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Let's say we're given a graph and we want to find the minimum number of Hamilton cycles that are required to transverse each node of the graph.

If the graph has 6 nodes and we have edges:

1-2
2-3
3-1
3-4
4-5
5-6
6-4

Obviously the minimum number of Hamiltonian cycles is 2 (1-2-3 and 4-5-6).

The only idea I have is to check whether there is 1 Hamiltonian cycle that transverse the whole graph. If there isn't check for 2 and so on. But this is time consuming and also it could happen that a particular node can be part of 2 different Hamiltonian cycles, so we might have trouble choosing in which cycle shoud we incude it.

The number of nodes in the graph is N(N<=50), while the numer of edges can go as high as n(n-1)/2

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    This problem is NP-Complete. And a Hamiltonian cycle visits every node exactly once, so what you're looking for are not Hamiltonian cycles.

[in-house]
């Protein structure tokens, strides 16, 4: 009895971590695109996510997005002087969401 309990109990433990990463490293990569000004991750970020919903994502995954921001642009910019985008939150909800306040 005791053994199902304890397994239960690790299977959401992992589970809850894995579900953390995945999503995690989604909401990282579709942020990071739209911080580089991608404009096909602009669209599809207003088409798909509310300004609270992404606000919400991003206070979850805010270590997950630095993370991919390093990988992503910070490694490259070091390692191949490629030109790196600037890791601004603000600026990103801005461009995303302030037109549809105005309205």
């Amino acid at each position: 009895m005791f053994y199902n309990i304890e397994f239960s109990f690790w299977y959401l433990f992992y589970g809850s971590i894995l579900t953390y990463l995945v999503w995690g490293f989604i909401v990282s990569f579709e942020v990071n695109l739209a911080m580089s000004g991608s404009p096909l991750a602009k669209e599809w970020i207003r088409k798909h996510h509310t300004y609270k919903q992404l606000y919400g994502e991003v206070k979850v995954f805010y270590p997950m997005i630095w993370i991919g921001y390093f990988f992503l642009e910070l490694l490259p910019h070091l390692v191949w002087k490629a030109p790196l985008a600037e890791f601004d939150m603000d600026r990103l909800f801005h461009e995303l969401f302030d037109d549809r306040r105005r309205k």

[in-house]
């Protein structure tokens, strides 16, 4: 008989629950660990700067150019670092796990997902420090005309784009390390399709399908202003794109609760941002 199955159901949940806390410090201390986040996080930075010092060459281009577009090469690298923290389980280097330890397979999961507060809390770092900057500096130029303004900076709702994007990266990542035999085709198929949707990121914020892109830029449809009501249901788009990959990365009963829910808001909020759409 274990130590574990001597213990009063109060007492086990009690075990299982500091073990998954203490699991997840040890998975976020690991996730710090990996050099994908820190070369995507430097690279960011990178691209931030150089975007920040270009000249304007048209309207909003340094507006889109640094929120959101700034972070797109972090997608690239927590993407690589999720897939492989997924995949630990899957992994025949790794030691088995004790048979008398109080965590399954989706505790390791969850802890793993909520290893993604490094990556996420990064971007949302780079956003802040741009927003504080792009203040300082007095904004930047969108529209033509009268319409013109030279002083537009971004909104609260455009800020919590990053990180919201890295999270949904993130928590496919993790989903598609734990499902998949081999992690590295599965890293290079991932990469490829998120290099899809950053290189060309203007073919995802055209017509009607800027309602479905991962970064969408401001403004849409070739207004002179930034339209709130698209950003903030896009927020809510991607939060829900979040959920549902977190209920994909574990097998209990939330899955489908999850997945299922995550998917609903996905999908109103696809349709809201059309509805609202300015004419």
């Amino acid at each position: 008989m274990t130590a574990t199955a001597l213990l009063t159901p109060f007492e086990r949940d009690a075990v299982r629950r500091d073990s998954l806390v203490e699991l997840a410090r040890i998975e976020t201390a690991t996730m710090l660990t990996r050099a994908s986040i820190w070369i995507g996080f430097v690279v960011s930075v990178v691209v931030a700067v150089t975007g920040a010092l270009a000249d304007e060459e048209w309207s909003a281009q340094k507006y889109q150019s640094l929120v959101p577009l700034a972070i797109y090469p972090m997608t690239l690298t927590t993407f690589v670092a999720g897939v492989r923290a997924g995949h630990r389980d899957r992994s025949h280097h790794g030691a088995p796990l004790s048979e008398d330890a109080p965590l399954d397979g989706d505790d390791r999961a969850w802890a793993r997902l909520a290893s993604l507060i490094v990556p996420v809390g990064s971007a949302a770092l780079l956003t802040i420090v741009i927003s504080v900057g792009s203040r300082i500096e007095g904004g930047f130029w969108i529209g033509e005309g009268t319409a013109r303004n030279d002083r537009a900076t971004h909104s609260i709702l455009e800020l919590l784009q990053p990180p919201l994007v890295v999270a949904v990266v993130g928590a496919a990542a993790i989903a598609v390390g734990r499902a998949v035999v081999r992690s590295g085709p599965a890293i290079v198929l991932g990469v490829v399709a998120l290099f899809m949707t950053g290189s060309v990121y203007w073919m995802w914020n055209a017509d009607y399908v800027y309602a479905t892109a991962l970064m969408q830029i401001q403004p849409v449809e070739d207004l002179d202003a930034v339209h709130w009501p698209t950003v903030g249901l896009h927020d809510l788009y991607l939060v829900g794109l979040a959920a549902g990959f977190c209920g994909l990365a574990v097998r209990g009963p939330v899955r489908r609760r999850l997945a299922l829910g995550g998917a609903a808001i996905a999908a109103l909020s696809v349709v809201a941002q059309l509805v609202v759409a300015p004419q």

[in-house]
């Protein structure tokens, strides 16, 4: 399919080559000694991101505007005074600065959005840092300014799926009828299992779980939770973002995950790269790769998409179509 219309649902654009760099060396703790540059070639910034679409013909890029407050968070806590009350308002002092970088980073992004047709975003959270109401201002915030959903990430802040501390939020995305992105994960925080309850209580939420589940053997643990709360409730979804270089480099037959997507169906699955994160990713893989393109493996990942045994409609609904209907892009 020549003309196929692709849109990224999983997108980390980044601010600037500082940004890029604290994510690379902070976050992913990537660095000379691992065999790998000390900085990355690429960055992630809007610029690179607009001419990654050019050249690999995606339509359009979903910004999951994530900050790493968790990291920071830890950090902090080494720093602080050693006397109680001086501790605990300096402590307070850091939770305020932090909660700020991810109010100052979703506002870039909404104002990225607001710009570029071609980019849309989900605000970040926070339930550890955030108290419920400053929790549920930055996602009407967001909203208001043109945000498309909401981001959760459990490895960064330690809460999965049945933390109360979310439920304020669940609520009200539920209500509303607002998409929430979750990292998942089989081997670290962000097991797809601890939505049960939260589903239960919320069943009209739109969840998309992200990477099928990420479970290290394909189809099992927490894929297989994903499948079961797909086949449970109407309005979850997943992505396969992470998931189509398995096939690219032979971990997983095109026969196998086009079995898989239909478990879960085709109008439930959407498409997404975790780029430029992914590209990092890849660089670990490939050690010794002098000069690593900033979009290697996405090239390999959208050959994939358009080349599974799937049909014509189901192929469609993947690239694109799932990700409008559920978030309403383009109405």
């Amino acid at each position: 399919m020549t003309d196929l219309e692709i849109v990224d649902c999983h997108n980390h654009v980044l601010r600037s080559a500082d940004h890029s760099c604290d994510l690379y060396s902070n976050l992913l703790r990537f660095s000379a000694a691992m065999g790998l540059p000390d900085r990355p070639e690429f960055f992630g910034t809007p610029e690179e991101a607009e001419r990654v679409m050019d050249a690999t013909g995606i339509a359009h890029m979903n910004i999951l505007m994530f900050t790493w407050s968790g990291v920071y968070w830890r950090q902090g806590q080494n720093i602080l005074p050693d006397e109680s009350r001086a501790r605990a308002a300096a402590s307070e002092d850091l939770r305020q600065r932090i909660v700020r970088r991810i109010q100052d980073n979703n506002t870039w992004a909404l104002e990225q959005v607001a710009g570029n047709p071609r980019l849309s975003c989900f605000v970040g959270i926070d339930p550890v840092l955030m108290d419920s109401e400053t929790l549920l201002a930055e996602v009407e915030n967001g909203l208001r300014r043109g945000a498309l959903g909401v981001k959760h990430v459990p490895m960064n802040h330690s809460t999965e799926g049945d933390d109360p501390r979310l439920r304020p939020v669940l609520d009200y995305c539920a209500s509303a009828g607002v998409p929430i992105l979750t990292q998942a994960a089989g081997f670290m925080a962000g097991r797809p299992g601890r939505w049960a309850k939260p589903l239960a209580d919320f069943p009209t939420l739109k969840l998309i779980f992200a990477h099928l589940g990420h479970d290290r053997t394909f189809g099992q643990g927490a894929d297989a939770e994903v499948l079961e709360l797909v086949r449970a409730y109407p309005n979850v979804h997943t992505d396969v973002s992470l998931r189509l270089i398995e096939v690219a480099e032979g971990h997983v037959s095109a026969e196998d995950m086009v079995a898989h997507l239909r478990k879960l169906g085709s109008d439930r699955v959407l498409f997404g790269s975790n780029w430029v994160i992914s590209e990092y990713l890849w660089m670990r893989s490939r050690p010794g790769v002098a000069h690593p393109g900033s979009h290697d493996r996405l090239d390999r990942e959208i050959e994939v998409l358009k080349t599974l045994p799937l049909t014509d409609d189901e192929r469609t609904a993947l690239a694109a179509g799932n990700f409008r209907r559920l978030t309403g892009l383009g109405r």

– beaker
    Apr 15, 2015 at 22:46
  • Can you please clarify question, sounds like an interesting problem?
    – Neithrik
    Apr 18, 2015 at 17:19
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    @Riko Well we have an undirected unweighted graph. It is possible to pick a random node and make a Hamiltonian cycle and come back to the same node, visiting some number of nodes on the way. Now if we haven't visited some of the nodes it is also possible to do that for them. Each such step means that we have found a Hamiltonian cycle. We need to minimize their number
    – Stefan4024
    Apr 18, 2015 at 17:29

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